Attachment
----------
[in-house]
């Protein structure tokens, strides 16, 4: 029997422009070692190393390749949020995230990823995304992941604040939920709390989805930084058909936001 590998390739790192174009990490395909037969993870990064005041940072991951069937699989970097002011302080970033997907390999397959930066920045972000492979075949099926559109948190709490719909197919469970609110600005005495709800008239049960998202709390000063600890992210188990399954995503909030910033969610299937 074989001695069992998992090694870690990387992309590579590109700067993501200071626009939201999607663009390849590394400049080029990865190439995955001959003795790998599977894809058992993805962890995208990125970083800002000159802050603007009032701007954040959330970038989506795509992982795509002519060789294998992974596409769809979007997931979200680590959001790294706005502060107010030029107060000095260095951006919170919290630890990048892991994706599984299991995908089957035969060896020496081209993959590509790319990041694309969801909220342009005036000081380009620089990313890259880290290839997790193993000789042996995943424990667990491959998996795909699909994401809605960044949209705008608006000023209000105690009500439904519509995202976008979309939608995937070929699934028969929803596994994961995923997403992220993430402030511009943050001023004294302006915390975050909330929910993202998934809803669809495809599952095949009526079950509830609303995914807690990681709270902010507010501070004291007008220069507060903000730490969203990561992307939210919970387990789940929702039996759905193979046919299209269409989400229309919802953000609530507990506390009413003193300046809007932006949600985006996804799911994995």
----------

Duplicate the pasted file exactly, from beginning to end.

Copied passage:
[in-house]
């Protein structure tokens, strides 16, 4: 029997422009070692190393390749949020995230990823995304992941604040939920709390989805930084058909936001 590998390739790192174009990490395909037969993870990064005041940072991951069937699989970097002011302080970033997907390999397959930066920045972000492979075949099926559109948190709490719909197919469970609110600005005495709800008239049960998202709390000063600890992210188990399954995503909030910033969610299937 074989001695069992998992090694870690990387992309590579590109700067993501200071626009939201999607663009390849590394400049080029990865190439995955001959003795790998599977894809058992993805962890995208990125970083800002000159802050603007009032701007954040959330970038989506795509992982795509002519060789294998992974596409769809979007997931979200680590959001790294706005502060107010030029107060000095260095951006919170919290630890990048892991994706599984299991995908089957035969060896020496081209993959590509790319990041694309969801909220342009005036000081380009620089990313890259880290290839997790193993000789042996995943424990667990491959998996795909699909994401809605960044949209705008608006000023209000105690009500439904519509995202976008979309939608995937070929699934028969929803596994994961995923997403992220993430402030511009943050001023004294302006915390975050909330929910993202998934809803669809495809599952095949009526079950509830609303995914807690990681709270902010507010501070004291007008220069507060903000730490969203990561992307939210919970387990789940929702039996759905193979046919299209269409989400229309919802953000609530507990506390009413003193300046809007932006949600985006996804799911994995």